Valve are so good at hiding revelatory new features in patch notes, that I worry they might have released Half-Life 3 years ago, and we just never realised. In this latest instance, they've updated the Steam client beta's in-home streaming functionality to support "streaming non-Steam games in the Steam library". That means, whether they're part of Steam or not, you'll be able to beam your most powerful games between local area network PCs. Even Minesweeper.
With the Nvidia Shield's PC streaming function now out of its beta phase, the handheld's latest update should bring more flexibility to an already innovative device. The machine's new patch also introduces a new console mode and increased gamepad support for touch-screen games, alongside Android 4.3, according to a press release today.
During an Nvidia event held today, Nvidia CEO Jen-Hsun Huang discussed a new feature that’ll supposedly make your amazing, video game-related exploits all the more believable to your dubious friends: ShadowPlay.
A decision by Square Enix to prohibit the monetization of Final Fantasy XIV: A Realm Reborn content on YouTube and other video streaming sites has been reversed, according to updated policy language on the game's website.
If you enjoy watching live speed runs, tournaments, Let’s Plays, or basically any type of videogame-related streaming, chances are you’re spending some time on Twitch. If that’s the case, you might want to mute that stream that’s running in the background, because the service is getting some major changes to its transcode.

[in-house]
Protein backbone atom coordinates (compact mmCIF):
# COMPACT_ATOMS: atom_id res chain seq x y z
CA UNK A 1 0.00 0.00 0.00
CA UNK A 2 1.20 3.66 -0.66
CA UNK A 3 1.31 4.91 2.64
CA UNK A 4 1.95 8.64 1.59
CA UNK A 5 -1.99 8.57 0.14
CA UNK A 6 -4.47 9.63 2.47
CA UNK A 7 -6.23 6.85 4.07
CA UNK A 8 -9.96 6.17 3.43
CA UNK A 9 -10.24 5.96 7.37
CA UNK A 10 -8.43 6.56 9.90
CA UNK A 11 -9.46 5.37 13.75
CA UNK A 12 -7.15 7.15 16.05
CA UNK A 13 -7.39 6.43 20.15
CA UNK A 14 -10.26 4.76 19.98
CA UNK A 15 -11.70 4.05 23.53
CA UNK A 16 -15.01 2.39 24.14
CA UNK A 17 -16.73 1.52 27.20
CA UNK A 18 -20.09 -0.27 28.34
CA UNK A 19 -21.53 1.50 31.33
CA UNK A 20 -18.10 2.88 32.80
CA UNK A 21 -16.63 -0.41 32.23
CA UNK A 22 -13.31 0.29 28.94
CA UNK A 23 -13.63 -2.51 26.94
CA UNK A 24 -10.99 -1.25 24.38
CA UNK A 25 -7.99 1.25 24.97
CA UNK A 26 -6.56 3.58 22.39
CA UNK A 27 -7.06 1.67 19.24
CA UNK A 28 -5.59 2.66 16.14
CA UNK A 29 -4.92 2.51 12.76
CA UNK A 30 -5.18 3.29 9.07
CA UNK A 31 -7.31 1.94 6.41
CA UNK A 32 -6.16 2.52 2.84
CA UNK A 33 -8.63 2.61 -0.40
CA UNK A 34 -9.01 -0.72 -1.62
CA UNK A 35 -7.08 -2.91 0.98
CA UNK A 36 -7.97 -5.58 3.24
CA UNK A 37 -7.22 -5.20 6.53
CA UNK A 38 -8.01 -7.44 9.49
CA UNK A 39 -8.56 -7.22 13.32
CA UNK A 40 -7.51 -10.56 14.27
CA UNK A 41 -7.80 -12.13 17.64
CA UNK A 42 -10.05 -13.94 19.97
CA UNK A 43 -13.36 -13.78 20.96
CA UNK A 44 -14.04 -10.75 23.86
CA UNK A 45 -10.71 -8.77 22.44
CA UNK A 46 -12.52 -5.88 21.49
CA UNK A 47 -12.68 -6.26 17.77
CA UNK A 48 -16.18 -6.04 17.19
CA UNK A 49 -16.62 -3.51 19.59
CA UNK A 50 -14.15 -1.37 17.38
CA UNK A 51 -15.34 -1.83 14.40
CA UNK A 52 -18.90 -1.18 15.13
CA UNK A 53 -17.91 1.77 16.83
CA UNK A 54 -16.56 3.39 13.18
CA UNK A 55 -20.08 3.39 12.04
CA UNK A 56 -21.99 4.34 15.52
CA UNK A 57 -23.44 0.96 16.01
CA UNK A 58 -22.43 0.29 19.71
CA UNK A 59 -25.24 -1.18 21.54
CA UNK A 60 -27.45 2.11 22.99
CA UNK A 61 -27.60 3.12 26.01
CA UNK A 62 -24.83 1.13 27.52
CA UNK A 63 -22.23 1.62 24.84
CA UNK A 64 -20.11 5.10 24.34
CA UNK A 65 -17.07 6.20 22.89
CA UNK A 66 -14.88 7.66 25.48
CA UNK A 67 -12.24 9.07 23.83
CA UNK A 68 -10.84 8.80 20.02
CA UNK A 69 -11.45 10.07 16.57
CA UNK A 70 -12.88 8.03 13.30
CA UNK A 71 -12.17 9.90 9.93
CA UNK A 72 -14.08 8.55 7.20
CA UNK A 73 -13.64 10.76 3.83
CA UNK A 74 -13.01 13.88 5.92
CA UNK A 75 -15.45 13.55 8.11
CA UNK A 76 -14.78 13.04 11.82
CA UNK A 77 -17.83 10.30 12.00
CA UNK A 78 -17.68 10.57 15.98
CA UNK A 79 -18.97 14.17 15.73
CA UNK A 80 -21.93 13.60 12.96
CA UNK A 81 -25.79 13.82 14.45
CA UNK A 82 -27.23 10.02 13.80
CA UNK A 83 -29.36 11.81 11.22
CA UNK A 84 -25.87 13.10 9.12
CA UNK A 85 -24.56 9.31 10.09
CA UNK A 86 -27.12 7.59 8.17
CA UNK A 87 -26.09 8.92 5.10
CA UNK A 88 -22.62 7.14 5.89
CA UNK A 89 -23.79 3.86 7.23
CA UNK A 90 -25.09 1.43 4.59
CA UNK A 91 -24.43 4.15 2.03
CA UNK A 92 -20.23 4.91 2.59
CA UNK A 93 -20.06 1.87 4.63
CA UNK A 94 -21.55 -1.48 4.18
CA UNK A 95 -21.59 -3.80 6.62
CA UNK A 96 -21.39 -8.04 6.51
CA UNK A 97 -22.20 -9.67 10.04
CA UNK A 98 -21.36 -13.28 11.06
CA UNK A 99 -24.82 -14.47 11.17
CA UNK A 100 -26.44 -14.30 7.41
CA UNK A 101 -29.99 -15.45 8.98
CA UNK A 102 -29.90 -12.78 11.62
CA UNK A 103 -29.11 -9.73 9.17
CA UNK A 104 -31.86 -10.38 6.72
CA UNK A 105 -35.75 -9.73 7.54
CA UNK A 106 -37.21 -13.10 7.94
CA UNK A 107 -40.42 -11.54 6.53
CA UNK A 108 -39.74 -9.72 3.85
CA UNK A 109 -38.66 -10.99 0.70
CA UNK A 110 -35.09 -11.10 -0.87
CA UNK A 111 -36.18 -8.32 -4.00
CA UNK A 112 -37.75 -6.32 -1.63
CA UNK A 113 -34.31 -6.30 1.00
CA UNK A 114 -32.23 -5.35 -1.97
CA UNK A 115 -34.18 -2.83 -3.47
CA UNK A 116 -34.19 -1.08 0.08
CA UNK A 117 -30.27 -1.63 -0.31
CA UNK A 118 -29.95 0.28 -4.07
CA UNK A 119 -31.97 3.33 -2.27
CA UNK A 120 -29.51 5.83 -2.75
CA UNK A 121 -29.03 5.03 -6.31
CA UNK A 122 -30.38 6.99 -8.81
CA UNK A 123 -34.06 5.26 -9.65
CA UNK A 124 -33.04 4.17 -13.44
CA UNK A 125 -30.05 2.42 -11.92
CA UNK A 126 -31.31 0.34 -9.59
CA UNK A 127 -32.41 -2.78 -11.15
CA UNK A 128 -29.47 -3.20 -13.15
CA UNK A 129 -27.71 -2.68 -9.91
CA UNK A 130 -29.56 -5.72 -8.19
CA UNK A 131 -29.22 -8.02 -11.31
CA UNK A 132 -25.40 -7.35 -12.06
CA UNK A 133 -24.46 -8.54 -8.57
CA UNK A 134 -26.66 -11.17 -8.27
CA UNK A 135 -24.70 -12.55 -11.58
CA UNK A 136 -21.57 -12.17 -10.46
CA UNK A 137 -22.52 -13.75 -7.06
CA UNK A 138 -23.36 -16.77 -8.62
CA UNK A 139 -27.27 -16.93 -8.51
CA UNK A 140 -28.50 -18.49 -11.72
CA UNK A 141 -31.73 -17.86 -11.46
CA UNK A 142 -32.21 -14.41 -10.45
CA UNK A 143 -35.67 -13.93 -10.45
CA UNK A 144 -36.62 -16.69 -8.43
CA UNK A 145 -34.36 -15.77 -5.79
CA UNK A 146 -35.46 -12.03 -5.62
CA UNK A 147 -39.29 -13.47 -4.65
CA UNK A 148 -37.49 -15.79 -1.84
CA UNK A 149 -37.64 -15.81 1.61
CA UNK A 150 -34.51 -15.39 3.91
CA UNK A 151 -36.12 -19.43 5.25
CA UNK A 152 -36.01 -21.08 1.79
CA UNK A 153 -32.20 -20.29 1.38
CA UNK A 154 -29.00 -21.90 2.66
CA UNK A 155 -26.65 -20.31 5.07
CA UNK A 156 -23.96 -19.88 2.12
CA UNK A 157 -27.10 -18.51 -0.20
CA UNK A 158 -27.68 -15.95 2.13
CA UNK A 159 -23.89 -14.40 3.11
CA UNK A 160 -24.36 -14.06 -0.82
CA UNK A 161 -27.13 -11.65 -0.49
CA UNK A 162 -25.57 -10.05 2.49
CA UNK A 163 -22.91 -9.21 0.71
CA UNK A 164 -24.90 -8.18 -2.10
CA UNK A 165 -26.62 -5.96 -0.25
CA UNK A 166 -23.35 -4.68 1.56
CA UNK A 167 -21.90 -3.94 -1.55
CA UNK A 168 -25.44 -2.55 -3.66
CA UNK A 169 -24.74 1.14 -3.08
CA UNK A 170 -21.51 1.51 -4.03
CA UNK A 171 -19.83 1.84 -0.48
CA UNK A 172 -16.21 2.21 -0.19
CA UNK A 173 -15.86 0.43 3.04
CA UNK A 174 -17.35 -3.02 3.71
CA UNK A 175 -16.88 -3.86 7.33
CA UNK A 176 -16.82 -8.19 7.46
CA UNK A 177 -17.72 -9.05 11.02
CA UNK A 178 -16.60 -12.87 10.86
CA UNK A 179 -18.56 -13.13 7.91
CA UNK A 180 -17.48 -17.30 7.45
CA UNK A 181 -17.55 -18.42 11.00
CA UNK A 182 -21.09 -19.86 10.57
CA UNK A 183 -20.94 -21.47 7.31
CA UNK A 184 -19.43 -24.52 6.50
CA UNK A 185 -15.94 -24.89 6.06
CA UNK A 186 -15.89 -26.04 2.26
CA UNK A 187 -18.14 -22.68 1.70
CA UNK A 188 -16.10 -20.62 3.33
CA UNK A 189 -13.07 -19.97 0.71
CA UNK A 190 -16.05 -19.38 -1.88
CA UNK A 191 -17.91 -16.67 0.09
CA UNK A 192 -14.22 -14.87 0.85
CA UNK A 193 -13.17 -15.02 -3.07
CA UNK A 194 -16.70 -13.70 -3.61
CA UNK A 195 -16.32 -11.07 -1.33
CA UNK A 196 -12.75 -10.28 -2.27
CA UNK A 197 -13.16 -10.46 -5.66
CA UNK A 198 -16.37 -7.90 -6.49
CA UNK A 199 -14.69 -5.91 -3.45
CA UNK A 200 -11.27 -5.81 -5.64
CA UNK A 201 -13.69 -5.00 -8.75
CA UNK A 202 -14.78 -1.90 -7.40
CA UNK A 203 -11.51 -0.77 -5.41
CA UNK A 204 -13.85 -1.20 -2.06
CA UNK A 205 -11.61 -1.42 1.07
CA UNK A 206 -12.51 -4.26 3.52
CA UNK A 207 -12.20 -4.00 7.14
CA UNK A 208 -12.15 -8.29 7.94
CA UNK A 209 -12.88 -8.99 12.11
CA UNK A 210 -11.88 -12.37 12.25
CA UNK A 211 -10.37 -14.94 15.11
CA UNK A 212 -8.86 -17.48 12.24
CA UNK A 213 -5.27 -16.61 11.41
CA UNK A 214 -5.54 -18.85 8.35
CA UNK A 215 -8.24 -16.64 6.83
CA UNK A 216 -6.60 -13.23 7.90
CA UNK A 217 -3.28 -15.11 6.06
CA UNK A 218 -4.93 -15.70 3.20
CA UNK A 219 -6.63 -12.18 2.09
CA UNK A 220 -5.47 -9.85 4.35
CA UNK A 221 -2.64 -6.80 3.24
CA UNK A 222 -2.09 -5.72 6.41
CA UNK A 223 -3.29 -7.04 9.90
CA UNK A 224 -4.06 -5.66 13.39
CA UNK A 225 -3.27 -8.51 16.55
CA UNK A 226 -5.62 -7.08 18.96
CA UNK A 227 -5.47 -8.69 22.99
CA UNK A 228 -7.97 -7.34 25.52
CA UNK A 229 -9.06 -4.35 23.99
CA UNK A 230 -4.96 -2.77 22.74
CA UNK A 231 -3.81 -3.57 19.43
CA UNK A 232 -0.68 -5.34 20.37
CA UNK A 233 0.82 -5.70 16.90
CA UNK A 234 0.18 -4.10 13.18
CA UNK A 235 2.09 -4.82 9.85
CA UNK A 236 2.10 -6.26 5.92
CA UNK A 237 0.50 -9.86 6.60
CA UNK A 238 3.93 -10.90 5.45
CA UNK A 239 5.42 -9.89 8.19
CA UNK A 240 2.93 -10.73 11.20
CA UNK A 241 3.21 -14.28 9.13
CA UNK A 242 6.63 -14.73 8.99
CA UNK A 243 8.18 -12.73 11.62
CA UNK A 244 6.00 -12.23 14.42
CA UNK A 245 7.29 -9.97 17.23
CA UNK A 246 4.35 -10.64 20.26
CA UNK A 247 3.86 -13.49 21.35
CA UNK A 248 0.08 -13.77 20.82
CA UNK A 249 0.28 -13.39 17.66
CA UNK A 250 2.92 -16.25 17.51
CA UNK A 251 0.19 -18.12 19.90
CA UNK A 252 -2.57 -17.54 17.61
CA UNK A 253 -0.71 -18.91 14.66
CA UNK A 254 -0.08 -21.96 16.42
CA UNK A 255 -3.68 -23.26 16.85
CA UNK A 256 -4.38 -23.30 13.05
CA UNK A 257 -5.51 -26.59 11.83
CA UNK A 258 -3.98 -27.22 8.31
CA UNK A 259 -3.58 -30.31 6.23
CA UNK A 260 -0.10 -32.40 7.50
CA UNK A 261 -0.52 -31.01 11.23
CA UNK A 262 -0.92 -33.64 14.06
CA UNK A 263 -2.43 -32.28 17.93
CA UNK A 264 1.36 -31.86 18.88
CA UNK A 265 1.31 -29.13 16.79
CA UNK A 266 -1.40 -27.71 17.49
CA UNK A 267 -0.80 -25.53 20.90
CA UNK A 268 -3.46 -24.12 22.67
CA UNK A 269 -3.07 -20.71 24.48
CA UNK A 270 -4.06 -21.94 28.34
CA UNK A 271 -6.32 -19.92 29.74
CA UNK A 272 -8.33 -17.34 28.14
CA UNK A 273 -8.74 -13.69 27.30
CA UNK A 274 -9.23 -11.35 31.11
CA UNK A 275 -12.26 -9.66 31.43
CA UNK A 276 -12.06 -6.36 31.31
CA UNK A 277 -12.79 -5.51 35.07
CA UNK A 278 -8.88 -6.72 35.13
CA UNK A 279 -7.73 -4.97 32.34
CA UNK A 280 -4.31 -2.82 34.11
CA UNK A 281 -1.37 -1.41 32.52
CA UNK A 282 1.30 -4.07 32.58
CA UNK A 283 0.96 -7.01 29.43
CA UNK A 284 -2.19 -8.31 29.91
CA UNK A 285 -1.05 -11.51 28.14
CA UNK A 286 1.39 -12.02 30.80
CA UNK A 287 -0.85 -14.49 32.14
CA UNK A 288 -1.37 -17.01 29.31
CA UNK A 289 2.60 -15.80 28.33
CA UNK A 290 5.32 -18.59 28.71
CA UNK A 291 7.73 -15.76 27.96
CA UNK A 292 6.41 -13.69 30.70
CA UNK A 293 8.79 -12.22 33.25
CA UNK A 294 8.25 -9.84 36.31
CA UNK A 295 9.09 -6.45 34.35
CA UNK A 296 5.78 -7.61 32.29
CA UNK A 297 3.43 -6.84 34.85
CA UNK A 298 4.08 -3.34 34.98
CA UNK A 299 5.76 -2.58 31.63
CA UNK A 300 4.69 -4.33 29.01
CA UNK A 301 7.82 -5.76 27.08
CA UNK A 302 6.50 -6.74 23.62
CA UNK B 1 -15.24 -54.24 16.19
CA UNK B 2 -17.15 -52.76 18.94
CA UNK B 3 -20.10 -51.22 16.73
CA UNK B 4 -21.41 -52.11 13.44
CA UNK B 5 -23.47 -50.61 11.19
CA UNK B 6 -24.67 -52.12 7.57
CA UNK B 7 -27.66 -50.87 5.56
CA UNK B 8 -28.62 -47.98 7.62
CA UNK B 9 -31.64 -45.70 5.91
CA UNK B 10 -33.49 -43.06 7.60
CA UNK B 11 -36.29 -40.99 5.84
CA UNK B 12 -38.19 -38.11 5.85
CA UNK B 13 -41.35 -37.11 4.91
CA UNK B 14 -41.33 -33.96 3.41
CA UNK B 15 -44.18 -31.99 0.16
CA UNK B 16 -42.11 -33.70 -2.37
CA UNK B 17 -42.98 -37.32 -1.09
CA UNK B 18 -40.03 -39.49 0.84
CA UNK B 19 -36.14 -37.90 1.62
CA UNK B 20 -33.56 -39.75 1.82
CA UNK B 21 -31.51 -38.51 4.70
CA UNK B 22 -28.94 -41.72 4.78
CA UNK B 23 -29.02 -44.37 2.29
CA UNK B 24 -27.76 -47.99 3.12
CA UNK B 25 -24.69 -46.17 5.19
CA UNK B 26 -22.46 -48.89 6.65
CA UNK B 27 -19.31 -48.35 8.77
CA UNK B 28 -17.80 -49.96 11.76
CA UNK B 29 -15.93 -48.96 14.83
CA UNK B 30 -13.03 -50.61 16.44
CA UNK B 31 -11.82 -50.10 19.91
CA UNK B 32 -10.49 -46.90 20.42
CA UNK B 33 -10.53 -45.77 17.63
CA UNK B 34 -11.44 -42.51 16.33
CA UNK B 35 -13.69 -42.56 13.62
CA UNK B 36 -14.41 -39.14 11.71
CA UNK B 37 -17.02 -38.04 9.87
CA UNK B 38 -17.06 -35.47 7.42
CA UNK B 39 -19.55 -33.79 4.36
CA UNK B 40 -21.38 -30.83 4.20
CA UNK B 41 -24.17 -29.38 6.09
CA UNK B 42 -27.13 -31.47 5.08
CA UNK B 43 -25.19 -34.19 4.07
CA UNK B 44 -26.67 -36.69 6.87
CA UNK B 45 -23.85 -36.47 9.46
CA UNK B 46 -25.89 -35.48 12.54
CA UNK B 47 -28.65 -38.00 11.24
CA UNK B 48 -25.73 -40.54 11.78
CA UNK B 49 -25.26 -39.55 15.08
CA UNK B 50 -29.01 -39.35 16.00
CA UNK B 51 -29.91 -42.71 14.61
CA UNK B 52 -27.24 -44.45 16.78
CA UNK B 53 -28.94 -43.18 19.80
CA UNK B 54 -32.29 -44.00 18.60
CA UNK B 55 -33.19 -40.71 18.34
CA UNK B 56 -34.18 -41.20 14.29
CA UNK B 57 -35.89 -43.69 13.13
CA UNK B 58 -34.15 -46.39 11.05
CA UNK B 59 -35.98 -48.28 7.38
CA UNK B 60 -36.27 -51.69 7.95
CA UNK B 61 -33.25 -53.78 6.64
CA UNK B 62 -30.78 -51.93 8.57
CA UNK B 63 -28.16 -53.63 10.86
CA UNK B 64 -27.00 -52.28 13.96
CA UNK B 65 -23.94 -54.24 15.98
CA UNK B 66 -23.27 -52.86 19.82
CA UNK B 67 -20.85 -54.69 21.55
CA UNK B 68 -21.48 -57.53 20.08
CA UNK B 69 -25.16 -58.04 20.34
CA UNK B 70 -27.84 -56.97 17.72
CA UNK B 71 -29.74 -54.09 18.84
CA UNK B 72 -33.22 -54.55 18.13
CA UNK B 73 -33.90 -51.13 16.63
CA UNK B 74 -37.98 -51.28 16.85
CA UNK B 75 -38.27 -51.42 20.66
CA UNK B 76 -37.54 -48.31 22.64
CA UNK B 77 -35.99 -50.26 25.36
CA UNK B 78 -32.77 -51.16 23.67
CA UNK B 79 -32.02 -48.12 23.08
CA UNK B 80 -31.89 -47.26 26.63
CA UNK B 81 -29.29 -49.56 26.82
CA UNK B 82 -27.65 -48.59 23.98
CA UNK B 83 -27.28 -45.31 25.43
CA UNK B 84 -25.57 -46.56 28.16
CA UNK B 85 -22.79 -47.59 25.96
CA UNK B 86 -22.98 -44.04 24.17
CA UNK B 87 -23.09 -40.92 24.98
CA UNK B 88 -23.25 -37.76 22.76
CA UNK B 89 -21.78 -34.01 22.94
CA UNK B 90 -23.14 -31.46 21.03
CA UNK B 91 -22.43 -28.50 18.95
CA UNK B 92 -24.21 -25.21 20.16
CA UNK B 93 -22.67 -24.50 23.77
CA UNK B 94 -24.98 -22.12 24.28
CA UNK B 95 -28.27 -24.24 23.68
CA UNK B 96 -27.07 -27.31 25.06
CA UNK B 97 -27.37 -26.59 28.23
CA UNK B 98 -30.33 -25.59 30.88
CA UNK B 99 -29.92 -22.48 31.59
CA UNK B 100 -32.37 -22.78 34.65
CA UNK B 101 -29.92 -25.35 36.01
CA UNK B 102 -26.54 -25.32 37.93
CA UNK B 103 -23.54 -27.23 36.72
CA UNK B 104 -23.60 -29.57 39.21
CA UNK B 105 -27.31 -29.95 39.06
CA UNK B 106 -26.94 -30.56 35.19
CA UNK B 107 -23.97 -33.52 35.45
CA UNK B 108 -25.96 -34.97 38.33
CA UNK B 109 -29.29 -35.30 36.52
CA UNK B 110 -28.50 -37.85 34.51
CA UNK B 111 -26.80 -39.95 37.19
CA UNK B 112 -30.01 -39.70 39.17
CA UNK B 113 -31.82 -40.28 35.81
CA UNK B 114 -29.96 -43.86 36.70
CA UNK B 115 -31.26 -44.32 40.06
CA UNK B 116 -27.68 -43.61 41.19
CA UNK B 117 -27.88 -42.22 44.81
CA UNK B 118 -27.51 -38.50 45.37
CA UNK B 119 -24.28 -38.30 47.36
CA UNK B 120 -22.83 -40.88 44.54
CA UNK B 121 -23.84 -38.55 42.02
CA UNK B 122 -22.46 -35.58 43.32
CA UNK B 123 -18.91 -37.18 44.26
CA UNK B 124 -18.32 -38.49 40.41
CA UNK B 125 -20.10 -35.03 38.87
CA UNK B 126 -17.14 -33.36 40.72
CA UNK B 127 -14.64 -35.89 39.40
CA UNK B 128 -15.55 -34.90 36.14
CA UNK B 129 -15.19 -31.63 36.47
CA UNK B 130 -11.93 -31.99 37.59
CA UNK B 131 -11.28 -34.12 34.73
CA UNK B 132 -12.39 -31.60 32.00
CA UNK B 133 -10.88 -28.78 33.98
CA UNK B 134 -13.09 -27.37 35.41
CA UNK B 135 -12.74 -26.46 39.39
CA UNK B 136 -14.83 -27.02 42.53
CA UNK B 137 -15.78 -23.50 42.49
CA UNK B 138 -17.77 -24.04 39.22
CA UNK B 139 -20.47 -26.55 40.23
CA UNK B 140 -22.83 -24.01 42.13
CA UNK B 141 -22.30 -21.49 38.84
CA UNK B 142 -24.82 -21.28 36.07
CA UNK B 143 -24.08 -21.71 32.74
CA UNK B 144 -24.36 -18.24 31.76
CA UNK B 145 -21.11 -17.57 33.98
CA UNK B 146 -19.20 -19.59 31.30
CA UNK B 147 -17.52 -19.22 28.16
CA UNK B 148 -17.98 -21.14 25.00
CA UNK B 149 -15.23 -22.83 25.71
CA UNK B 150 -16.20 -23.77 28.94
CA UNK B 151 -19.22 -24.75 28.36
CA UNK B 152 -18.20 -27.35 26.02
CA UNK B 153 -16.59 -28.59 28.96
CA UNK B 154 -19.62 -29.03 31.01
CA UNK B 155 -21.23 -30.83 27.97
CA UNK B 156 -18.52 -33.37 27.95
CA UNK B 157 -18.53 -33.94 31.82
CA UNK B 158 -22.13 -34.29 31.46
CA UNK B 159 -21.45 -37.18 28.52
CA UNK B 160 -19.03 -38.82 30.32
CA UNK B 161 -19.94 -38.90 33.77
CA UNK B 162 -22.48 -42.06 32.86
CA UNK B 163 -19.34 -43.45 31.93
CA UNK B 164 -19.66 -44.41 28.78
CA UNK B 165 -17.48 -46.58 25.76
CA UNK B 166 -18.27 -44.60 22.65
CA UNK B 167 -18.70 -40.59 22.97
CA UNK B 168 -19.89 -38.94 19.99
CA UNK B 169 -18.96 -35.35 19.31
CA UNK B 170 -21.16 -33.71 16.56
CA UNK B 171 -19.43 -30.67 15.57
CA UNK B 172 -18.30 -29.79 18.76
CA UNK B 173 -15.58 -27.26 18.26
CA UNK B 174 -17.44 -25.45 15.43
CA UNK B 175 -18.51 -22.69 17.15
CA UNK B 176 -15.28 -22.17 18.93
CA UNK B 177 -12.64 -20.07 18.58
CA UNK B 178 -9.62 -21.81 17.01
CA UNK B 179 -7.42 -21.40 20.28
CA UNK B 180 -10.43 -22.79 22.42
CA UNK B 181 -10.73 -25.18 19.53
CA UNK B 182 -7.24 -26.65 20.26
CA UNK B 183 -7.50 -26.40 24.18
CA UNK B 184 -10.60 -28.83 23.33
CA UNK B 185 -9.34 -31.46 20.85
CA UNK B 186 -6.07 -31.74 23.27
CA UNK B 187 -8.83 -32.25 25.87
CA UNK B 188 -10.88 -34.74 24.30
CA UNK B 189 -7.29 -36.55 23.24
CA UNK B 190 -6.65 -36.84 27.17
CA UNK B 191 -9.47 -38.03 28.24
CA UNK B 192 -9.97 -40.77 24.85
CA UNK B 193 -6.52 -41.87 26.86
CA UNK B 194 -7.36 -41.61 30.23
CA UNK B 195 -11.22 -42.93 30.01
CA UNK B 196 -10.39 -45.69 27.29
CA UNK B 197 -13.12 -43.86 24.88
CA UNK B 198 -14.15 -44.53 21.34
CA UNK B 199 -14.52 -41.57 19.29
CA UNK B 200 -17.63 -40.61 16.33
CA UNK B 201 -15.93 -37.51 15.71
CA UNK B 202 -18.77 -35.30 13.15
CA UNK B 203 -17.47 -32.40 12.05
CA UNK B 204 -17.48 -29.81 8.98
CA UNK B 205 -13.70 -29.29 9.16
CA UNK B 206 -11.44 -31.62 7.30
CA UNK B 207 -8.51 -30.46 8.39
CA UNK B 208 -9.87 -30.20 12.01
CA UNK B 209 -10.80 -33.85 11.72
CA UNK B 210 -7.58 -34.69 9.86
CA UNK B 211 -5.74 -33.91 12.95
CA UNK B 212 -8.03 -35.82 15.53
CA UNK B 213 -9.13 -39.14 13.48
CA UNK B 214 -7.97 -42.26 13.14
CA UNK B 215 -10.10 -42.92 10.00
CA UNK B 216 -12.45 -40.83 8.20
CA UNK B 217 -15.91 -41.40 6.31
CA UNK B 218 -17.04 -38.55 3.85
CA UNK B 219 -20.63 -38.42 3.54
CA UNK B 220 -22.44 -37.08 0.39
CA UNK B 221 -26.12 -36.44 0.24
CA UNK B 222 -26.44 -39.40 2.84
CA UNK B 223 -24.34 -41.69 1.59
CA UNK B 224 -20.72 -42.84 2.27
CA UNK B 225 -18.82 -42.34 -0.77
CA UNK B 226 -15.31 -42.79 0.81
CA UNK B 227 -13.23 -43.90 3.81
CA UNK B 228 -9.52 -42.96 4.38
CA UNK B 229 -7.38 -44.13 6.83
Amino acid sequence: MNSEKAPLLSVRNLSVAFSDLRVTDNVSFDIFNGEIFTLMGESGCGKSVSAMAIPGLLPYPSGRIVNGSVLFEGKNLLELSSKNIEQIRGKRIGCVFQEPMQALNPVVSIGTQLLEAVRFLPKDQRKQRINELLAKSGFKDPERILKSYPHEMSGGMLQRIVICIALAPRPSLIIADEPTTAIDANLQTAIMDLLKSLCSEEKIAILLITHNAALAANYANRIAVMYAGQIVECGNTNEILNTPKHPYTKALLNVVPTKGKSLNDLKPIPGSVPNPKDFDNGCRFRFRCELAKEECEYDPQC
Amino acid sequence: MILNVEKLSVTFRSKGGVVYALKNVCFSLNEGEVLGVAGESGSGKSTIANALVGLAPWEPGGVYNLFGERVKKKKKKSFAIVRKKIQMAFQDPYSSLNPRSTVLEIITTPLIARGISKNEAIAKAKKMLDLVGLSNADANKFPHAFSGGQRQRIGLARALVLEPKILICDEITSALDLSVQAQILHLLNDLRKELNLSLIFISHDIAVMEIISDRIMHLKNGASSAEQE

2012 has felt like a breakout year for eSports, and MLG just released some huge numbers to prove it. Last weekend's MLG Spring Championship absolutely crushed the viewership totals of the MLG's entire 2011 lineup combined. When a single championship weekend eclipses a full year of competition, you know 2012 is likely a transformative year.
(This hands-on review first appeared in PC Gamer issue 234)
The post PC-era is upon us. Sometime soon, you won’t need to actually own any computing hardware: instead, a single browser window that opens from your tablet into the cloud will offer on-demand processing power beyond the dreams of Intel’s Core series or AMD’s Bulldozer. Everything from phone calls to videogames will be virtualised. You will want for naught. Or at least, that’s the theory.
Thanks to the UK launch of OnLive, the world’s first streaming games service, we’ve finally got a better idea of whether that future is imminent or still jetpack-commuting-distant.